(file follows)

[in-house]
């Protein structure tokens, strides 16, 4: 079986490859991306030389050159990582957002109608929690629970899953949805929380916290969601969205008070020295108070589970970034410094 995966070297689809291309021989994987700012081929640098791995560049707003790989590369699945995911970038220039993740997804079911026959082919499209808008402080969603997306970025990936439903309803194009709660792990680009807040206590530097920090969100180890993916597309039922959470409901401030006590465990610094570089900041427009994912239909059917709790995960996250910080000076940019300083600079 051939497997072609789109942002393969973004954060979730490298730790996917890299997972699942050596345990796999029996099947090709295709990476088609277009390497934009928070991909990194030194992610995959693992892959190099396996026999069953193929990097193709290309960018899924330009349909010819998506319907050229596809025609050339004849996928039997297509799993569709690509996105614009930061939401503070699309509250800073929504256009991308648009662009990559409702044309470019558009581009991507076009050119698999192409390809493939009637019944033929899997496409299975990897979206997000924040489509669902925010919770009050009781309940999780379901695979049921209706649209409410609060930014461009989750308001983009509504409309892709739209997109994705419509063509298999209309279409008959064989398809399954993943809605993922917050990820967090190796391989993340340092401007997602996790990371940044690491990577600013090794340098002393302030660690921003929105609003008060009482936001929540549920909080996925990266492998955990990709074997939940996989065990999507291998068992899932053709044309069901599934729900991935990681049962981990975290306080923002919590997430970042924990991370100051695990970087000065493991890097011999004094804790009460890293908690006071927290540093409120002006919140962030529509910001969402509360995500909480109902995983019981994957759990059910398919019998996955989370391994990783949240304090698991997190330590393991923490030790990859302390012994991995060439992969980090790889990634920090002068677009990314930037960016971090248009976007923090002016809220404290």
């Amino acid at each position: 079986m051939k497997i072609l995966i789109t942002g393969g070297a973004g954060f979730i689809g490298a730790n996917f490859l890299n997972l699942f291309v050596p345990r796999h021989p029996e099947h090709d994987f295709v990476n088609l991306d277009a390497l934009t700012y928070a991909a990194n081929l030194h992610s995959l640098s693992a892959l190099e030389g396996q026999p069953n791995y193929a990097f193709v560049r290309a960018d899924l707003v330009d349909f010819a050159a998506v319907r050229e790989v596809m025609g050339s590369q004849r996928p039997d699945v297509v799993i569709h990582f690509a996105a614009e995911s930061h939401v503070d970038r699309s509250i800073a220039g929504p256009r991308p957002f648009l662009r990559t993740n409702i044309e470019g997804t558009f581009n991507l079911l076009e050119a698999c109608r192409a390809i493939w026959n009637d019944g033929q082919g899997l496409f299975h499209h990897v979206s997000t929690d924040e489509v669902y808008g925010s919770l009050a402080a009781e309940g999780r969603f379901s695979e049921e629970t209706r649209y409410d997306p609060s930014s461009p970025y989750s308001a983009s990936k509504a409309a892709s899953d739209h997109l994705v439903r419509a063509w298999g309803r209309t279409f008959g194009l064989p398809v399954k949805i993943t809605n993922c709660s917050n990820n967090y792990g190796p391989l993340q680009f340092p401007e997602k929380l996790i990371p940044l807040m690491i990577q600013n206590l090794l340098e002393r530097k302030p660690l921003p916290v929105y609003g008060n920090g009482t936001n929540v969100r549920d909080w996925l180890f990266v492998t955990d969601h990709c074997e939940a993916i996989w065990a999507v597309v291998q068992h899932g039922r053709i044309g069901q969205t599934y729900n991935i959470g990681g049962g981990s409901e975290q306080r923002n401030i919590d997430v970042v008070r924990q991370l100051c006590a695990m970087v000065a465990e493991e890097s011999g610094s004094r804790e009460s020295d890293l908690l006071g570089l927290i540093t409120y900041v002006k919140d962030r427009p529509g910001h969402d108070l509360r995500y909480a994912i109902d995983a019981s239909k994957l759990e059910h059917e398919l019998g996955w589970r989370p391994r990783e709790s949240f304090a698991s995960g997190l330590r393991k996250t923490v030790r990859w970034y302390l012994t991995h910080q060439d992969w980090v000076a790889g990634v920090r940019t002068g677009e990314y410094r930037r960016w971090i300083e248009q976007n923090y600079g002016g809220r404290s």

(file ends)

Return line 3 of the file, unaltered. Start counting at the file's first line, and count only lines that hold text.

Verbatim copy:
């Amino acid at each position: 079986m051939k497997i072609l995966i789109t942002g393969g070297a973004g954060f979730i689809g490298a730790n996917f490859l890299n997972l699942f291309v050596p345990r796999h021989p029996e099947h090709d994987f295709v990476n088609l991306d277009a390497l934009t700012y928070a991909a990194n081929l030194h992610s995959l640098s693992a892959l190099e030389g396996q026999p069953n791995y193929a990097f193709v560049r290309a960018d899924l707003v330009d349909f010819a050159a998506v319907r050229e790989v596809m025609g050339s590369q004849r996928p039997d699945v297509v799993i569709h990582f690509a996105a614009e995911s930061h939401v503070d970038r699309s509250i800073a220039g929504p256009r991308p957002f648009l662009r990559t993740n409702i044309e470019g997804t558009f581009n991507l079911l076009e050119a698999c109608r192409a390809i493939w026959n009637d019944g033929q082919g899997l496409f299975h499209h990897v979206s997000t929690d924040e489509v669902y808008g925010s919770l009050a402080a009781e309940g999780r969603f379901s695979e049921e629970t209706r649209y409410d997306p609060s930014s461009p970025y989750s308001a983009s990936k509504a409309a892709s899953d739209h997109l994705v439903r419509a063509w298999g309803r209309t279409f008959g194009l064989p398809v399954k949805i993943t809605n993922c709660s917050n990820n967090y792990g190796p391989l993340q680009f340092p401007e997602k929380l996790i990371p940044l807040m690491i990577q600013n206590l090794l340098e002393r530097k302030p660690l921003p916290v929105y609003g008060n920090g009482t936001n929540v969100r549920d909080w996925l180890f990266v492998t955990d969601h990709c074997e939940a993916i996989w065990a999507v597309v291998q068992h899932g039922r053709i044309g069901q969205t599934y729900n991935i959470g990681g049962g981990s409901e975290q306080r923002n401030i919590d997430v970042v008070r924990q991370l100051c006590a695990m970087v000065a465990e493991e890097s011999g610094s004094r804790e009460s020295d890293l908690l006071g570089l927290i540093t409120y900041v002006k919140d962030r427009p529509g910001h969402d108070l509360r995500y909480a994912i109902d995983a019981s239909k994957l759990e059910h059917e398919l019998g996955w589970r989370p391994r990783e709790s949240f304090a698991s995960g997190l330590r393991k996250t923490v030790r990859w970034y302390l012994t991995h910080q060439d992969w980090v000076a790889g990634v920090r940019t002068g677009e990314y410094r930037r960016w971090i300083e248009q976007n923090y600079g002016g809220r404290s």